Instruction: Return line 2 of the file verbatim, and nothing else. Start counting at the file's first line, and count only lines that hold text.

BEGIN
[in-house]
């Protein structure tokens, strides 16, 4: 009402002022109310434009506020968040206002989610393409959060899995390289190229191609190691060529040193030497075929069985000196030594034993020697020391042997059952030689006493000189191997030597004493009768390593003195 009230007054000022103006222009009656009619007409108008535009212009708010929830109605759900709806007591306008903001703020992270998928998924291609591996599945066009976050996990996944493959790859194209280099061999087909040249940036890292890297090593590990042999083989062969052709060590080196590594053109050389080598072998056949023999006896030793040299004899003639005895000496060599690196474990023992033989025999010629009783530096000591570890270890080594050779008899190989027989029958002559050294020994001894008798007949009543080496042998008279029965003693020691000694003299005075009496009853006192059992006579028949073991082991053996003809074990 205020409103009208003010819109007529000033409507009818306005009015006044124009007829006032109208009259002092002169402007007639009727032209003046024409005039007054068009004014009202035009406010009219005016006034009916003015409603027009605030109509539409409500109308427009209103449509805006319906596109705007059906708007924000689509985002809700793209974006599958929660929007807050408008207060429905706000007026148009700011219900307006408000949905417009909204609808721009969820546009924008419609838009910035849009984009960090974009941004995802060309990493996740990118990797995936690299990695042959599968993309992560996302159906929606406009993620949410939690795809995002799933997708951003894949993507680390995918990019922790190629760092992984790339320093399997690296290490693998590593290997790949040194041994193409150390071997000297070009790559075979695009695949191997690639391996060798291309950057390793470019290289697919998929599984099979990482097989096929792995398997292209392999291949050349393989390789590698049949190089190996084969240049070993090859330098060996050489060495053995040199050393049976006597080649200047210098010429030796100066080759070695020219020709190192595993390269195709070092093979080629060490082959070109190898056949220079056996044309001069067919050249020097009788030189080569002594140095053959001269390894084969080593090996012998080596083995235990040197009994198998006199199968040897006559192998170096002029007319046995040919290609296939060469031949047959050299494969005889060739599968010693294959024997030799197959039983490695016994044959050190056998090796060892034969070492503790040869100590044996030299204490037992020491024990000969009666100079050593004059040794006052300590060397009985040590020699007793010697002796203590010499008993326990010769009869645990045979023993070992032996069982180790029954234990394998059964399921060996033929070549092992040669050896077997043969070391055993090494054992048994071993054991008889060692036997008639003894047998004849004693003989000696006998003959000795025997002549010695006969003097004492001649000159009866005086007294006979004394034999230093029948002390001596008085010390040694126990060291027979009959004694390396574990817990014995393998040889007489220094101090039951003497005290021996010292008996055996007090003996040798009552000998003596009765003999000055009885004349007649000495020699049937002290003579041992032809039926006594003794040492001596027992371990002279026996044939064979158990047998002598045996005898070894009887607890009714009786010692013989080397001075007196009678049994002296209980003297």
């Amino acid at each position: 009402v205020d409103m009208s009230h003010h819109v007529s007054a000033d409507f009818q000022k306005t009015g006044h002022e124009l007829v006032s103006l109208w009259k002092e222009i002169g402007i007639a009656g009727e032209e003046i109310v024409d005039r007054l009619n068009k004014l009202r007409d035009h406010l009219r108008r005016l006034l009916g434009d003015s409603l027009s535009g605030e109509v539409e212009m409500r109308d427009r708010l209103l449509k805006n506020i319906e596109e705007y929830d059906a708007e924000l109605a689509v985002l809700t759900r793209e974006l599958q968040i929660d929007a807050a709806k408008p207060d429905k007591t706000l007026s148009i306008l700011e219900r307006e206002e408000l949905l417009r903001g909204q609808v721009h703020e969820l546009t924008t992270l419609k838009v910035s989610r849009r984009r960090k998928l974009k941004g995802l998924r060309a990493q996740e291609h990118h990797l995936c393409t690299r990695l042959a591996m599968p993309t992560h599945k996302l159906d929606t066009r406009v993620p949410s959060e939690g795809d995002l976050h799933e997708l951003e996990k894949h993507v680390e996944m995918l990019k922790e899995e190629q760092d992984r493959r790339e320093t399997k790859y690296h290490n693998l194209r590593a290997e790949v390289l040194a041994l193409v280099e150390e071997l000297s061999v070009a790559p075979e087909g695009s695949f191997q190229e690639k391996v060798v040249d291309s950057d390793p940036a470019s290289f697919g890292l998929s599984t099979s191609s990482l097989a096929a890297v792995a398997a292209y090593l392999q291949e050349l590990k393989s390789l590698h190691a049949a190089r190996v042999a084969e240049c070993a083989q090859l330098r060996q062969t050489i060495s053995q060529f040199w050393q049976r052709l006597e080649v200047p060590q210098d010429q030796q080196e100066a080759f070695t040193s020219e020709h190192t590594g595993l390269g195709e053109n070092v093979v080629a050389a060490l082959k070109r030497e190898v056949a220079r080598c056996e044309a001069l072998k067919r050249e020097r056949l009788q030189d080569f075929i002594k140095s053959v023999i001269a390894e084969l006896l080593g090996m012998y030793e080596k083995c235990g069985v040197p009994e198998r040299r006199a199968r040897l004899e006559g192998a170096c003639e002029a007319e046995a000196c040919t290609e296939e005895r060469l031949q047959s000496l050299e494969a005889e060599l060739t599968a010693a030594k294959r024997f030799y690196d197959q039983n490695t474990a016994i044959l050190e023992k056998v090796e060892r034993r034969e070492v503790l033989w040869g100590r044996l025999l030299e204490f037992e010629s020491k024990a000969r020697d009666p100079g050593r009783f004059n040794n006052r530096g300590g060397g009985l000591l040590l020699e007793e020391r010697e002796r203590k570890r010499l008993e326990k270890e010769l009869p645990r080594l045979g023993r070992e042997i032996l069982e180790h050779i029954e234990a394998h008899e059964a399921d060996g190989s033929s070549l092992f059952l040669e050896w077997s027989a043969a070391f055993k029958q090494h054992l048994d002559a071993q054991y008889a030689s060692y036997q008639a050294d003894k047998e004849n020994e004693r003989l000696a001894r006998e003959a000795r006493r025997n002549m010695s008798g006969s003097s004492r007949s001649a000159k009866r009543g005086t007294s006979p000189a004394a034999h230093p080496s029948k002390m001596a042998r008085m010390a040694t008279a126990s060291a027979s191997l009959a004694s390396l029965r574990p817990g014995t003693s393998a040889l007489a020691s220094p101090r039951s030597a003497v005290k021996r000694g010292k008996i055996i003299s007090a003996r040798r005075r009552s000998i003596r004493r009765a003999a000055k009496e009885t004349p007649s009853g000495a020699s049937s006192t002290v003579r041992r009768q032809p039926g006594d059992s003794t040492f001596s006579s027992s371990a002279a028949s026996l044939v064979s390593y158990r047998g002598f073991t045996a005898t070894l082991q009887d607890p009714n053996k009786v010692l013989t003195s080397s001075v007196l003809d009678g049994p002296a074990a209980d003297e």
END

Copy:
């Protein structure tokens, strides 16, 4: 009402002022109310434009506020968040206002989610393409959060899995390289190229191609190691060529040193030497075929069985000196030594034993020697020391042997059952030689006493000189191997030597004493009768390593003195 009230007054000022103006222009009656009619007409108008535009212009708010929830109605759900709806007591306008903001703020992270998928998924291609591996599945066009976050996990996944493959790859194209280099061999087909040249940036890292890297090593590990042999083989062969052709060590080196590594053109050389080598072998056949023999006896030793040299004899003639005895000496060599690196474990023992033989025999010629009783530096000591570890270890080594050779008899190989027989029958002559050294020994001894008798007949009543080496042998008279029965003693020691000694003299005075009496009853006192059992006579028949073991082991053996003809074990 205020409103009208003010819109007529000033409507009818306005009015006044124009007829006032109208009259002092002169402007007639009727032209003046024409005039007054068009004014009202035009406010009219005016006034009916003015409603027009605030109509539409409500109308427009209103449509805006319906596109705007059906708007924000689509985002809700793209974006599958929660929007807050408008207060429905706000007026148009700011219900307006408000949905417009909204609808721009969820546009924008419609838009910035849009984009960090974009941004995802060309990493996740990118990797995936690299990695042959599968993309992560996302159906929606406009993620949410939690795809995002799933997708951003894949993507680390995918990019922790190629760092992984790339320093399997690296290490693998590593290997790949040194041994193409150390071997000297070009790559075979695009695949191997690639391996060798291309950057390793470019290289697919998929599984099979990482097989096929792995398997292209392999291949050349393989390789590698049949190089190996084969240049070993090859330098060996050489060495053995040199050393049976006597080649200047210098010429030796100066080759070695020219020709190192595993390269195709070092093979080629060490082959070109190898056949220079056996044309001069067919050249020097009788030189080569002594140095053959001269390894084969080593090996012998080596083995235990040197009994198998006199199968040897006559192998170096002029007319046995040919290609296939060469031949047959050299494969005889060739599968010693294959024997030799197959039983490695016994044959050190056998090796060892034969070492503790040869100590044996030299204490037992020491024990000969009666100079050593004059040794006052300590060397009985040590020699007793010697002796203590010499008993326990010769009869645990045979023993070992032996069982180790029954234990394998059964399921060996033929070549092992040669050896077997043969070391055993090494054992048994071993054991008889060692036997008639003894047998004849004693003989000696006998003959000795025997002549010695006969003097004492001649000159009866005086007294006979004394034999230093029948002390001596008085010390040694126990060291027979009959004694390396574990817990014995393998040889007489220094101090039951003497005290021996010292008996055996007090003996040798009552000998003596009765003999000055009885004349007649000495020699049937002290003579041992032809039926006594003794040492001596027992371990002279026996044939064979158990047998002598045996005898070894009887607890009714009786010692013989080397001075007196009678049994002296209980003297």